The golden retriever is a relatively young breed. It originated in Scotland during the late 1800s where it was developed by a British aristocrat, Lord Tweedmouth.  Since hunting provided both sport and sustenance on Scottish estates, Tweedmouth and other British lords sought to develop effective hunting dogs for upland game. However, because the original breeders were gentlemen, they demanded more than just practicality in their dogs.  They also sought to create handsome animals who were a pleasure to watch work. The result was the golden retriever, a beautiful dog with unmatched skill. 

The foundation or beginning of the golden retriever was the now-extinct Tweed water spaniel.  Over the years, crosses were made to numerous other breeds, most of which differ significantly from the dogs we know today by the same names:

  • red setters or irish setters
  • black wavy-coated retrievers
  • Labrador retrievers
  • Newfoundland or St. John's dogs, and
  • bloodhounds.

From these combinations came the goldens exceptional scenting ability, strong prey drive and affable temperaments. By the early 1900s, the golden retriever had developed into a superb hunting dog and retriever.  In addition to its hunting traits, the golden's most distinguishing features were its gorgeous golden coat and sweet disposition. 

Today's golden retrievers are descendents of these companion hunters. Specifically, they are what we call non-slip retrievers, dogs who walk quietly at the heel or sit patiently in a blind until released on command to retrieve fallen game, on land or in the water. They are also used to search out game for walking hunters.  This purpose requires a dog of above average intelligence and trainability with moderate physical attributes. 

BEHAVIOR      A good golden is a biddable dog, one that is need willing to take direction from his handler.  He must have a natural intelligence and a very keen nose to efficiently find hidden or fallen game.  While he must be strongly driven to find and retrieve game animals, he must also use a soft mouth to carry and deliver his game gently to the handler. Finally, a good golden retriever should be confident and friendly. He must work well with both people and other animals.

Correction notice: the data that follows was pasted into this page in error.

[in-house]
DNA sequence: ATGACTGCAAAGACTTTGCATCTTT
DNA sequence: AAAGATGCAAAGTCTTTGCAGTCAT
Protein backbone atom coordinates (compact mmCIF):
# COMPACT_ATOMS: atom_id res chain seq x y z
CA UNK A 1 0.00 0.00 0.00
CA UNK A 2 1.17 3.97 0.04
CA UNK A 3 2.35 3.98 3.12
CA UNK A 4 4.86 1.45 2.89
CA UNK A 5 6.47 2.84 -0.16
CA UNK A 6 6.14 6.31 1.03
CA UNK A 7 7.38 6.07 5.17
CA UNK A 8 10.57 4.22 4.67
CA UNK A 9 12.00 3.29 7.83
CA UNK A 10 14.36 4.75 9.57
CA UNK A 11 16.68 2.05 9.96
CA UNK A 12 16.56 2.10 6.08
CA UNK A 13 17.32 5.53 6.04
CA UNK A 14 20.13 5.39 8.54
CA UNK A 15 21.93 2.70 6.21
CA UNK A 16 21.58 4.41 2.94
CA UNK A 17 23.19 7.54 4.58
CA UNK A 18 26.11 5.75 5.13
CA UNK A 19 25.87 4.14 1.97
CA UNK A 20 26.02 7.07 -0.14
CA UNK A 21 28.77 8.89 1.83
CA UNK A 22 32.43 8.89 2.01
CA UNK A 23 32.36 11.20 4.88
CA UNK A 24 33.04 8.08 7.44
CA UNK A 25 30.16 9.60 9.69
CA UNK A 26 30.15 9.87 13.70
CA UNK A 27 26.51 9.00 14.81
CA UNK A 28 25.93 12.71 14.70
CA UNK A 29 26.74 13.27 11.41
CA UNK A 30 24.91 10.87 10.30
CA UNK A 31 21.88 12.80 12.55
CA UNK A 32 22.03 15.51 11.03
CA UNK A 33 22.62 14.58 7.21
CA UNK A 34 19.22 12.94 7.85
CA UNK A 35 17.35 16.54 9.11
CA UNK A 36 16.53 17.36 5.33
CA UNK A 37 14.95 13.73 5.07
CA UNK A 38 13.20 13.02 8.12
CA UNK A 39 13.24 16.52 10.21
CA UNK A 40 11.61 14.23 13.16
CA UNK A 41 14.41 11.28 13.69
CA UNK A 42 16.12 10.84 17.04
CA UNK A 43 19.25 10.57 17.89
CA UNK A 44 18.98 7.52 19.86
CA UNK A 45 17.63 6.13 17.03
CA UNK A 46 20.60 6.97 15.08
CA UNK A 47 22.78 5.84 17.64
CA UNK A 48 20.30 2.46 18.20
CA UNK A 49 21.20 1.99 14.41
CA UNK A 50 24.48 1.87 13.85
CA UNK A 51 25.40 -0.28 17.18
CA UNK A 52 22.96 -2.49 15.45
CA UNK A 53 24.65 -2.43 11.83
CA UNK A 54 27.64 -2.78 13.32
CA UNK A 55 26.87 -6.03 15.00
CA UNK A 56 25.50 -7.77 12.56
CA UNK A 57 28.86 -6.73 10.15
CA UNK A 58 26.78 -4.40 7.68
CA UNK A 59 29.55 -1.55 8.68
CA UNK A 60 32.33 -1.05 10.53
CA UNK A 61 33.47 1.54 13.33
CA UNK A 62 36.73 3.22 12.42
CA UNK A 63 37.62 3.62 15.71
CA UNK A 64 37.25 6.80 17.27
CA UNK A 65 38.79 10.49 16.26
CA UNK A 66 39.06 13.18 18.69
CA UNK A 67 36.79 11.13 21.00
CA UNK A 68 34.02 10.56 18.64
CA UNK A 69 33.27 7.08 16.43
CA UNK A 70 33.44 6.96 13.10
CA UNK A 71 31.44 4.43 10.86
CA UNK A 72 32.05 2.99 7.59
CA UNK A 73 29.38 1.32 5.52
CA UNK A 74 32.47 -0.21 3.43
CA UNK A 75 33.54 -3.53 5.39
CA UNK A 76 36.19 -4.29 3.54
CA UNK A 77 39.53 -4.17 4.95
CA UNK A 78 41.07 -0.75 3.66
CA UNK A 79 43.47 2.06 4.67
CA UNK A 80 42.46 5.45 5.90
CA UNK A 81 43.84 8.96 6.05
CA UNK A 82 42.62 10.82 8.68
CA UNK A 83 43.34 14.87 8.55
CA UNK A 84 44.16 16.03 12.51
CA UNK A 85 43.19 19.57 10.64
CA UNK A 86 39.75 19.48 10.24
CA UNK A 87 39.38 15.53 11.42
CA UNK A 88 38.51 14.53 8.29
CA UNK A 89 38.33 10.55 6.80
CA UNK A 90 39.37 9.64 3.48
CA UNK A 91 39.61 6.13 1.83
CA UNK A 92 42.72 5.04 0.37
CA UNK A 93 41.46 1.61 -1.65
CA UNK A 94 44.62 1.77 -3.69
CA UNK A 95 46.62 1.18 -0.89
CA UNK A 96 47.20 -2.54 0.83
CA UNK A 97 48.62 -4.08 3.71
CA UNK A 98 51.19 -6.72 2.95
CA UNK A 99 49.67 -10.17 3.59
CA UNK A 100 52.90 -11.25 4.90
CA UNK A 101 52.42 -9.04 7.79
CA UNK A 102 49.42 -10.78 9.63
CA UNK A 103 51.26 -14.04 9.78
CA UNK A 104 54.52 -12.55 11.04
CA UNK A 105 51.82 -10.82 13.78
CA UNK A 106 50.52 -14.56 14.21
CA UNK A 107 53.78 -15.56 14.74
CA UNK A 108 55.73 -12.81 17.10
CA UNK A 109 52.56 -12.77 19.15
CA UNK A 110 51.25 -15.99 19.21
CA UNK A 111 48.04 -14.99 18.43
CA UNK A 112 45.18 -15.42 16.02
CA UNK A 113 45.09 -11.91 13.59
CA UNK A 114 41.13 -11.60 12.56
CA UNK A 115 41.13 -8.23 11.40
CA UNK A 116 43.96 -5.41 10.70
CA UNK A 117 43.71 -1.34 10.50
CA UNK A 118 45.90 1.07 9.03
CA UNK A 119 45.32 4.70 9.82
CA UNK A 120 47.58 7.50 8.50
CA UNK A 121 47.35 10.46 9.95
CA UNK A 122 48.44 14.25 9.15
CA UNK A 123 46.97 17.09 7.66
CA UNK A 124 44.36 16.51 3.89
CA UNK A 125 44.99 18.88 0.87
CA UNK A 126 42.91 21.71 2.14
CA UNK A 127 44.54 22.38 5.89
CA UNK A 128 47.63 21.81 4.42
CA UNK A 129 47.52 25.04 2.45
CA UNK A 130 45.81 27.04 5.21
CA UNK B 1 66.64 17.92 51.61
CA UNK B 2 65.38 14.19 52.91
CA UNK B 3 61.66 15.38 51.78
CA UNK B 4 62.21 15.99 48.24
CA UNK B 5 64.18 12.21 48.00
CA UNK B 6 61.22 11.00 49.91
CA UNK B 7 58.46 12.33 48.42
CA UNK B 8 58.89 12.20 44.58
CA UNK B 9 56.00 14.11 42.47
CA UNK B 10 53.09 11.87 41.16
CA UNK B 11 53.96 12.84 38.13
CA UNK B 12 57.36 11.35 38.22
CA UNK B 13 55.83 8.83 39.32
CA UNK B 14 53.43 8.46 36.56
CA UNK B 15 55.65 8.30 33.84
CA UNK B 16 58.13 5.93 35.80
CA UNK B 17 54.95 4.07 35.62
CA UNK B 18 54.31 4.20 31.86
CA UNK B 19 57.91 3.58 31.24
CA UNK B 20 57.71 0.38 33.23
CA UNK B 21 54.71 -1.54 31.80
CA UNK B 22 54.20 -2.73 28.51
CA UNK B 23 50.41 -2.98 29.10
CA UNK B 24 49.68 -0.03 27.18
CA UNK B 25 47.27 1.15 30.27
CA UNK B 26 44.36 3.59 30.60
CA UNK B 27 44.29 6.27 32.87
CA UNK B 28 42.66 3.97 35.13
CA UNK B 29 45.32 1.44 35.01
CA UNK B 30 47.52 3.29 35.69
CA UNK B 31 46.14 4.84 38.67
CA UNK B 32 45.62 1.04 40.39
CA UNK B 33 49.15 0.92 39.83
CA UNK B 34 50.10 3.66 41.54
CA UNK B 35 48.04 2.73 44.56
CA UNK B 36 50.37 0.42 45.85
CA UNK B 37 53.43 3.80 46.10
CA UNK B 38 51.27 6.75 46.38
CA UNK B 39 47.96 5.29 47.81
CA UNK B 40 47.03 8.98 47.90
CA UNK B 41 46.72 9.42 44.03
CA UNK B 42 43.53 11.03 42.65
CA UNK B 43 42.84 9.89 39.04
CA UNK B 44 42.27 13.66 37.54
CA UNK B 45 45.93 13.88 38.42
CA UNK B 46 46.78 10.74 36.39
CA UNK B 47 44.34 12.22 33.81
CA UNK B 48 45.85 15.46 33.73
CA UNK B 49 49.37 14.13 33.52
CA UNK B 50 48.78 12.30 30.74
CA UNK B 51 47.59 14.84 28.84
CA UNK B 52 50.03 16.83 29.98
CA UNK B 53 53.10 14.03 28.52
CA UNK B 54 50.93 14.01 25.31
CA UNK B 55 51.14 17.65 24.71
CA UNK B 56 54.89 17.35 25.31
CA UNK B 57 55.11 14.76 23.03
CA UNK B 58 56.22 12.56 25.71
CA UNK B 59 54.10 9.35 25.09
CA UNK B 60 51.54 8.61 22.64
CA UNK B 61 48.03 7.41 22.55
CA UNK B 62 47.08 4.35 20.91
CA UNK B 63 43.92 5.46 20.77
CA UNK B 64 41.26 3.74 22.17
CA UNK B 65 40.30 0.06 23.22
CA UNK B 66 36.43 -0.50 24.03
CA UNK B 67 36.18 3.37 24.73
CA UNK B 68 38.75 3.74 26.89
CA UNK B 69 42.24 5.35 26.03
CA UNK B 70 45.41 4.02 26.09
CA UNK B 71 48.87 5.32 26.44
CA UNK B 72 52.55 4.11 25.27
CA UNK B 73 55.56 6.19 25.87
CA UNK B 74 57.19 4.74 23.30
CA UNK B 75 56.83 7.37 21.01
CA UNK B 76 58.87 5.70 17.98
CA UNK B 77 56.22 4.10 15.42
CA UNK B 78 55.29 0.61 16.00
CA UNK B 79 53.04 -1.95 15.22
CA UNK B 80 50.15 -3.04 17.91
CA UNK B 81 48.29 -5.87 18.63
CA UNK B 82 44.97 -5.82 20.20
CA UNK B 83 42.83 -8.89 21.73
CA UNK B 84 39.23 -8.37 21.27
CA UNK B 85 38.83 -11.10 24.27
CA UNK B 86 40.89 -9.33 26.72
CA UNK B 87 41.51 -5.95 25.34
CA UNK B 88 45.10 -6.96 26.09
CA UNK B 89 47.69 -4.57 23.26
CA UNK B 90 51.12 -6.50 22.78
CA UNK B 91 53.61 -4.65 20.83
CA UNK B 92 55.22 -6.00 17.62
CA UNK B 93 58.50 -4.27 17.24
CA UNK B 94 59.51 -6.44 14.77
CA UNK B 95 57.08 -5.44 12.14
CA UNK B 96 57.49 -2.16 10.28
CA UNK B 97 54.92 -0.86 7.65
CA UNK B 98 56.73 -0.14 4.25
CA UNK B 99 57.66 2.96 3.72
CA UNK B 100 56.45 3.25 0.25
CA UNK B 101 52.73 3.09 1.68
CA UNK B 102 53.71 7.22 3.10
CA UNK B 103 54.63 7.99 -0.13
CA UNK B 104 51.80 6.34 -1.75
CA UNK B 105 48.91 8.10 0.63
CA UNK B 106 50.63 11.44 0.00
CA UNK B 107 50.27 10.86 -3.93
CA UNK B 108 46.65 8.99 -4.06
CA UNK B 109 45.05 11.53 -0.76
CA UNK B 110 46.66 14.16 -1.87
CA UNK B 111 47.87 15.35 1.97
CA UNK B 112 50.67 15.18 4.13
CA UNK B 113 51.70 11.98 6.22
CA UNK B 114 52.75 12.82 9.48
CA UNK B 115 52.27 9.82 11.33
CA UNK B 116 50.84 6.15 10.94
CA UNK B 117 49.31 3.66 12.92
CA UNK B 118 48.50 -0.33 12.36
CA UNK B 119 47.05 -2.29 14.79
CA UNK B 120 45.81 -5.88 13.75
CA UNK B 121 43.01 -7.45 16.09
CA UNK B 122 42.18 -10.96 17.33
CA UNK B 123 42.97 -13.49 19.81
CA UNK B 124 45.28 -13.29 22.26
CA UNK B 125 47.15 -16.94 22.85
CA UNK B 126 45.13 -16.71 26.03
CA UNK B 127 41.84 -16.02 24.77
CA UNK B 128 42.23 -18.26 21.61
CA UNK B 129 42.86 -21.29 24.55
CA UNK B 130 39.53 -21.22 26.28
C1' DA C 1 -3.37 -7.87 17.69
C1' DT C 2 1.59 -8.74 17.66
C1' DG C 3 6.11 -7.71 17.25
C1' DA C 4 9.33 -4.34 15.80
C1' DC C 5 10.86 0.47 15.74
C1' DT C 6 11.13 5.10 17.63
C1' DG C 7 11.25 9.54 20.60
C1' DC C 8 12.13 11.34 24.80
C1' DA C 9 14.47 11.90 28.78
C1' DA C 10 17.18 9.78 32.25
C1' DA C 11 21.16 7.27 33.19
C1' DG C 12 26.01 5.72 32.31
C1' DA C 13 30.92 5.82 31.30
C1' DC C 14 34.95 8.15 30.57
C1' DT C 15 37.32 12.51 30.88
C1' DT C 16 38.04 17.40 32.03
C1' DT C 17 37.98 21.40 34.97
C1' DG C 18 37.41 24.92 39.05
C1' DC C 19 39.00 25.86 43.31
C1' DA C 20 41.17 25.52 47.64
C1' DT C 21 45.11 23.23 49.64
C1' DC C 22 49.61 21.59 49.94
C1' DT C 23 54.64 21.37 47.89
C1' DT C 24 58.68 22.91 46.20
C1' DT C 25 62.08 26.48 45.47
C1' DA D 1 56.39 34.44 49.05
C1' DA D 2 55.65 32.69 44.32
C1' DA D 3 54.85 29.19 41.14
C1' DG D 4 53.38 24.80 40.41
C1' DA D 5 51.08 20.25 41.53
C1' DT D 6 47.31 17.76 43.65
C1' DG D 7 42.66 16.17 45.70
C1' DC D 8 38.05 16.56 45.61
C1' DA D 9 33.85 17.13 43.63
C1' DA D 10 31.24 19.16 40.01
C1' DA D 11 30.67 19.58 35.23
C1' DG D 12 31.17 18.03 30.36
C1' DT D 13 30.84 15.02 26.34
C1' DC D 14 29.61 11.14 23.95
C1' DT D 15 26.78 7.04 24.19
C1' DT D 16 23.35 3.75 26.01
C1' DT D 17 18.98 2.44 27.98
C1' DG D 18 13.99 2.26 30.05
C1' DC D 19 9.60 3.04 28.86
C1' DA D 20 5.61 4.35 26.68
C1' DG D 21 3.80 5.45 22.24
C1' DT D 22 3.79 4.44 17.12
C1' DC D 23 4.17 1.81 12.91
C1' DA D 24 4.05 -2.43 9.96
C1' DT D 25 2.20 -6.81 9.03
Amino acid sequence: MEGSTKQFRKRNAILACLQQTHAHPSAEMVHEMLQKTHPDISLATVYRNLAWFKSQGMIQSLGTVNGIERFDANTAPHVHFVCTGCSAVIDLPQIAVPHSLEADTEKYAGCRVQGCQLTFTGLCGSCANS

PHYSICAL CHARACTERISTICS      However, coupled with these exceptional mental characteristics, the golden retriever also must be a dog of moderate (or, falling in the middle) attributes.  Hunting small game in cool/cold weather and water requires a dog between 60 and 70 pounds, with the strength and athletic ability to pursue game through rough cover while not being too heavy or large to work all day or accompany the hunter into blinds and boats.  The dog should have a moderate energy level, enough to work all day in the field while remaining within range of the hunters' guns and ready to move when summoned.  A good golden has a wash-and-wear coat that enables both him and the handler to focus on more important things such as hunting. This means the coat cannot attract burrs and briers, and must shed dirt and water easily. 

Some people say that the golden is the perfect "pet". This may be true for some, but it is not true for others. The golden is a working dog.  This means that a golden's energy and willingness to work will not be sated in an apartment or a lifestyle that is not active.  In order for a golden to be your "perfect pet", he will require brain stimulation every single day. He will require exercise everyday. And he will require direct interaction with a human everyday. If you believe it might be difficult to provide these three important fundamentals for a golden retriever, you should consider a different breed.